Red Bull 78
Ferrari 73
Lotus 60
Mercedes 52

Because the Mercedes is perhaps half a step back on pace and Grosjean is a bit slow so far I suspect the title will be down to Red Bull and Ferrari, with Lotus and Mercedes battling for three and four. Personally, I'd be inclined to back Ferrari over Red Bull. The cars are comparable in terms of pace, but I think the two Ferrari drivers are working well and working together.

I'm a bit disappointed that my judgement was entirely wrong, but betting's very black and white, so at least I don't lose double my stake for being enormously incorrect. After a good start (with an uncharacteristic pre-qualifying race tip) the season has returned to the slightly dodgy tradition with which I tend to start F1 betting. However, I do think I've got a better handle on where the teams stack up, and there's unlikely to be such a vast yawning chasm between the two compounds in Bahrain, which should make the race, hopefully, easier to forecast.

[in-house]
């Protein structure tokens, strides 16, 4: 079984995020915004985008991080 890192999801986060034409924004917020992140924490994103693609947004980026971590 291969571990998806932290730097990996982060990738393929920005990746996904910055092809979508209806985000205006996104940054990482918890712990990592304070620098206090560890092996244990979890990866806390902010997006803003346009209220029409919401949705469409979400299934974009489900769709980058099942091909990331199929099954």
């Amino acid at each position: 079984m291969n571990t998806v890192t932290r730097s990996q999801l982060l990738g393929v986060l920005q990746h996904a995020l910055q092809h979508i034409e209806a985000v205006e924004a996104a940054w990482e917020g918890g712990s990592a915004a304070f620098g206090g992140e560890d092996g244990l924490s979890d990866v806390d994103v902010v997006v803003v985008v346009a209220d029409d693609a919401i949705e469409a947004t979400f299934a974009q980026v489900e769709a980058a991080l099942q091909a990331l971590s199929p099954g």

Incidentally, half the field (about 6 cars) are under investigation for passing under yellow flags, which waved for a few laps near the hairpin at the end of the long straight. This includes both Red Bulls. Not sure of the penalty, if there is one, but a grid penalty or time added to the China result seem likeliest.

Bahrain is just next week, and as P3 ends at 10am I'm hoping to have a qualifying tip as well as one (or more) for the race.

Morris Dancer


Peter said...

A very satisfactory P&L outcome for me, principally on account of my 4/1 bet with Hills on Vettel achieving the fastest lap.

Looking longer term however, the most satisfying aspect of today's race was the seventh place and thereby 6 points earned by Daniel Ricciardo whose Season's Points I bought yesterday at 18 .... so I need him to secure just 12 further points from the remaining 16 GPs to achieve break even.